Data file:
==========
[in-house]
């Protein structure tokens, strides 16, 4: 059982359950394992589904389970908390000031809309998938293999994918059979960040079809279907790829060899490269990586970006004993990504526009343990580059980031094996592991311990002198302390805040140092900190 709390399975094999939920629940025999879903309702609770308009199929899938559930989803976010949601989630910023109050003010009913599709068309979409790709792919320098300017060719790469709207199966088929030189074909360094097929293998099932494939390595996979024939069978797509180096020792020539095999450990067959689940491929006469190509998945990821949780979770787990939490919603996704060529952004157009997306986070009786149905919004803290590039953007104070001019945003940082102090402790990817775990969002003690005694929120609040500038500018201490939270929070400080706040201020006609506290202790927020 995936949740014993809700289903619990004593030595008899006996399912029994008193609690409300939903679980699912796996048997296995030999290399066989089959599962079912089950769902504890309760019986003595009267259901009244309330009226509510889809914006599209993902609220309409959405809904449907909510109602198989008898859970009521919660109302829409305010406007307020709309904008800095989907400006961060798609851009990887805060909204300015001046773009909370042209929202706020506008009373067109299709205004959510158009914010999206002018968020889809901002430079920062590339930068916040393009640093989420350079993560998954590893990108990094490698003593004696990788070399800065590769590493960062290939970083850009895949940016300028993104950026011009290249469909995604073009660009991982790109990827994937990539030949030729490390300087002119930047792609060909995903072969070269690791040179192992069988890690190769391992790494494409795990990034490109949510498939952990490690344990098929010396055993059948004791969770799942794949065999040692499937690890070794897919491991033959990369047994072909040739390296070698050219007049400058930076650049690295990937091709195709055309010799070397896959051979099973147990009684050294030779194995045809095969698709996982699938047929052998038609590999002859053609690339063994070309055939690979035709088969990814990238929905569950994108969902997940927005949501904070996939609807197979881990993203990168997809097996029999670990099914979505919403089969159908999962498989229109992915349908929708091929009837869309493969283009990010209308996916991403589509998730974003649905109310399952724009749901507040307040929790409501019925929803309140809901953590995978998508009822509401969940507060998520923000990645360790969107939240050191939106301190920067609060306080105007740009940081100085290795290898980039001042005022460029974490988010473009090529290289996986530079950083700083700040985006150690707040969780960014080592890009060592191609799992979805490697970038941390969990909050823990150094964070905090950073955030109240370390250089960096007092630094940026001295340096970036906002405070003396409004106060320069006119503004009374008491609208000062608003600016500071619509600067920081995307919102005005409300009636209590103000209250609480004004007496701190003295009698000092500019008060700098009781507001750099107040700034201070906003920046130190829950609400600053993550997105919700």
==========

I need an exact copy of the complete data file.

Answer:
[in-house]
């Protein structure tokens, strides 16, 4: 059982359950394992589904389970908390000031809309998938293999994918059979960040079809279907790829060899490269990586970006004993990504526009343990580059980031094996592991311990002198302390805040140092900190 709390399975094999939920629940025999879903309702609770308009199929899938559930989803976010949601989630910023109050003010009913599709068309979409790709792919320098300017060719790469709207199966088929030189074909360094097929293998099932494939390595996979024939069978797509180096020792020539095999450990067959689940491929006469190509998945990821949780979770787990939490919603996704060529952004157009997306986070009786149905919004803290590039953007104070001019945003940082102090402790990817775990969002003690005694929120609040500038500018201490939270929070400080706040201020006609506290202790927020 995936949740014993809700289903619990004593030595008899006996399912029994008193609690409300939903679980699912796996048997296995030999290399066989089959599962079912089950769902504890309760019986003595009267259901009244309330009226509510889809914006599209993902609220309409959405809904449907909510109602198989008898859970009521919660109302829409305010406007307020709309904008800095989907400006961060798609851009990887805060909204300015001046773009909370042209929202706020506008009373067109299709205004959510158009914010999206002018968020889809901002430079920062590339930068916040393009640093989420350079993560998954590893990108990094490698003593004696990788070399800065590769590493960062290939970083850009895949940016300028993104950026011009290249469909995604073009660009991982790109990827994937990539030949030729490390300087002119930047792609060909995903072969070269690791040179192992069988890690190769391992790494494409795990990034490109949510498939952990490690344990098929010396055993059948004791969770799942794949065999040692499937690890070794897919491991033959990369047994072909040739390296070698050219007049400058930076650049690295990937091709195709055309010799070397896959051979099973147990009684050294030779194995045809095969698709996982699938047929052998038609590999002859053609690339063994070309055939690979035709088969990814990238929905569950994108969902997940927005949501904070996939609807197979881990993203990168997809097996029999670990099914979505919403089969159908999962498989229109992915349908929708091929009837869309493969283009990010209308996916991403589509998730974003649905109310399952724009749901507040307040929790409501019925929803309140809901953590995978998508009822509401969940507060998520923000990645360790969107939240050191939106301190920067609060306080105007740009940081100085290795290898980039001042005022460029974490988010473009090529290289996986530079950083700083700040985006150690707040969780960014080592890009060592191609799992979805490697970038941390969990909050823990150094964070905090950073955030109240370390250089960096007092630094940026001295340096970036906002405070003396409004106060320069006119503004009374008491609208000062608003600016500071619509600067920081995307919102005005409300009636209590103000209250609480004004007496701190003295009698000092500019008060700098009781507001750099107040700034201070906003920046130190829950609400600053993550997105919700």